In response to:

The Lost Jewish Culture from the June 28, 2007 issue

To the Editors:

Professor Harold Bloom’s interesting article “The Lost Jewish Culture” [NYR, June 28] makes some statements about Spanish history which are so sweeping as to be gravely inaccurate or misleading, especially when he writes that “the persecution [of Jews and Moors in the period extending from the late fifteenth to the early seventeenth century] in some sense extended to most of the Spaniards in Christian Spain from the seventeenth century on to the death of the fascist dictator Francisco Franco in 1975.” Of course it all will depend on what he means by “in some sense.” In any case it is well to remember (as a perusal of, for instance, Raymond Carr’s Spain, Oxford University Press, several editions, should make clear) that with many interruptions and drawbacks, Spain’s political regime from 1834 to 1923 was a constitutional parliamentary system. This was preceded by the gathering of one of the earliest elected parliaments in history (the Cortes de Cádiz, 1810–1814), which produced one of history’s earliest written constitutions in 1812.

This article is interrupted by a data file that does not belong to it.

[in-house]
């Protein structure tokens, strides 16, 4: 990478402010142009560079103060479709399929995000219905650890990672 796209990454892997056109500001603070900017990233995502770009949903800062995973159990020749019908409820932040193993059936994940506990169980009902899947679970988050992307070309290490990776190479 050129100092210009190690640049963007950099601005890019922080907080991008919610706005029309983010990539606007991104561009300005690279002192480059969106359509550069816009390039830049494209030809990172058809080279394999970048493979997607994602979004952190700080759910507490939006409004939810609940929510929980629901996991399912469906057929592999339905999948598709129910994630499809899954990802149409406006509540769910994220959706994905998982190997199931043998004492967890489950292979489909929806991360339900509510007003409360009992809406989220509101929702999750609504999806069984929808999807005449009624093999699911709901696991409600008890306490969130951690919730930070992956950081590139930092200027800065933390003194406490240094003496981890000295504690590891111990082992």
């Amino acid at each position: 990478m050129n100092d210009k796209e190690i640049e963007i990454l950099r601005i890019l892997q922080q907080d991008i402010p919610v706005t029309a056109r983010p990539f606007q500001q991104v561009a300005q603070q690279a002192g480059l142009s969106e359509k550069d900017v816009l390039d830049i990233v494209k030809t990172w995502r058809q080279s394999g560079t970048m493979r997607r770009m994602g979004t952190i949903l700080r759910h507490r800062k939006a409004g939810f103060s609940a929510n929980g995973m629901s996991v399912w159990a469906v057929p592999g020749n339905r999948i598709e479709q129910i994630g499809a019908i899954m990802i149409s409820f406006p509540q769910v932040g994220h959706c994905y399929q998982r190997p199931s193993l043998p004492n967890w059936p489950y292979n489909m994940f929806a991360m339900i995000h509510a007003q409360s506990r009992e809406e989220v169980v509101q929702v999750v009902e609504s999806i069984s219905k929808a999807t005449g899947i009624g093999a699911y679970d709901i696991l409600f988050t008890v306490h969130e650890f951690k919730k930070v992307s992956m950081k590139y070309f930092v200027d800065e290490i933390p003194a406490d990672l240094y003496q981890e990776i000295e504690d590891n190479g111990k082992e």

The word “liberal” was first given a political meaning at the debates at Cádiz. Spain was also one of the first countries where universal male suffrage was enacted in 1868; it was later abolished and then definitively reenacted in 1890. Women were enfranchised in 1931, not very early, but earlier than in France or in Italy. Spain’s twentieth century showed a lot of violence and upheaval (two dictatorships and a civil war), but then again most of Europe suffered from not too dissimilar experiences.

As to the Inquisition, it was a despicable institution, but there were other similar institutions in Catholic countries, and religious persecution was at least equally harsh in many Protestant countries. For instance, according to Henry Kamen (The Spanish Inquisition, New American Library, 1971, p. 203): “The total number of so-called witches executed in the seventeenth century in Germany alone has been put as high as 100,000, a figure which is probably four times as great as the number of people burned by the Spanish Inquisition in all its history. For Great Britain alone the figure given is a total of 30,000 victims.” The Inquisition rapidly lost power in the eighteenth century, especially after 1756, and was abolished by the Cortes de Cádiz in 1813. Legally restored soon after by Ferdinand VII, it nevertheless remained inactive and was definitively abolished in 1834.

Gabriel Tortella

Universidad de Alcalá

Madrid, Spain

This Issue

November 8, 2007